The Discovery was built in Dundee which is a place in Scotland. It was the sixth ever built and was the first one to be designed especially for scientific work. Special fetures of it was:
1. Good strong wooden ship.
2. Had to be a revolutionary design.
3. Needed to be a sailing ship but with auxiliary engines.
4. Had to be built from a variety of different woods for strength. The different woods were used as follows. Frames: English oak. Lining: Riga fir. Four-inch thick lining: Honduras mahogany, pitch pine or oak. Planking: Solid wood. The boat in total weighed 485 tonnes and had a capacity of up to 1620 tonnes, 172 feet long and 34 feet wide! It had enough room to fit and store fuel, oil, 350 tonnes of coal, medical supplies, tools, e.g. axes and saws, important sceintific gadgets, a wooden hut that was to be put up, a library, a piano, dog food and fresh water. The final cost all up was forty-nine thousand, two-hundred and seventy-seven pounds! Although this boat was great, The Discovery was so heavy that it's top speed was seven knots!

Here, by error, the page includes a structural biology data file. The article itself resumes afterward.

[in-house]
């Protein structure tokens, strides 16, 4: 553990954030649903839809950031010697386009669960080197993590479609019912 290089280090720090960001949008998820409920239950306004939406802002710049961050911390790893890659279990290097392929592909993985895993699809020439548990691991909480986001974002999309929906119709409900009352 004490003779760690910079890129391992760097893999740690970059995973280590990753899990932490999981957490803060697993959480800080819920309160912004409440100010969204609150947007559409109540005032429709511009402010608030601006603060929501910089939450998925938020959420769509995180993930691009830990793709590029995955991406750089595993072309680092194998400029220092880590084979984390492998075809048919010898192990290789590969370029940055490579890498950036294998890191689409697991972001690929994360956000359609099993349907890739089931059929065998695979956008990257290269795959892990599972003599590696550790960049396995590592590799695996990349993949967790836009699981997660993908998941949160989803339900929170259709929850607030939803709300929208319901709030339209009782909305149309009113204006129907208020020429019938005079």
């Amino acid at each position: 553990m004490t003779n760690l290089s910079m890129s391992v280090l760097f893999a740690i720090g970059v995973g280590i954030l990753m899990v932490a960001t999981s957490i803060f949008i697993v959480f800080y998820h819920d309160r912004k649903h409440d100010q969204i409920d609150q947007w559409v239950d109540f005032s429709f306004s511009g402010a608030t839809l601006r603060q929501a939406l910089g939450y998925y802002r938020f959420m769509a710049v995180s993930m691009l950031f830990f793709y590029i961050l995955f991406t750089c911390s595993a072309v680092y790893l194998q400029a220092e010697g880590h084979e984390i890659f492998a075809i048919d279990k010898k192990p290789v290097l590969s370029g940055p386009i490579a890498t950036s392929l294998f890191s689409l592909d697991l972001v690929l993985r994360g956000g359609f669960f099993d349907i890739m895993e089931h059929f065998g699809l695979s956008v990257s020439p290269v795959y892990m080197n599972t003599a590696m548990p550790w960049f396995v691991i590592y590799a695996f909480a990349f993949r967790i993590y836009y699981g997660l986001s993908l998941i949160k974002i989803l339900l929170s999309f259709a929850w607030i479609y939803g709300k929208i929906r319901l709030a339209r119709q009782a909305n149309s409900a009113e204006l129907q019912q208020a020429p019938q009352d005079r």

They brought russian dogs although dogs from Greenland were much better and bigger but were harder to get due to the many other Antarctic voyages over the last fifty years which had used a large amount of these dogs. The dogs they did get were from Archangel. They brought twenty-three dogs, three being females. They were sent to the London Zoo and were later shipped through to New-Zealand for the preparation.
Lady Markham cut the tape for the Discovery with a pair of posh golden scissors on March the 21st, 1901.
Food for the men was stored on board. Enough food for all forty - seven of them. 150 tonnes of roast pheasant, 500 tonnes of roast turkey, whole roast partridges, jugged hare, duck, green peas, rump steak, wild cherry sauce, celery seed, black currant vinegar, candied orange peel, stilton and double gloucester cheese, 27 gallons of brandy, 27 gallons of whiskey, 60 cases of port, 36 cases of sherry, 28 cases of champagne, lime juice, 1,800 pounds of tobacco, pemmican, raisins, chocolate and onion powder. With some last minute advice, a balloon was brought for the voyage at a price of 1,300 pounds. Once Lady Markham had cut the ribbon, The Discovery headed off.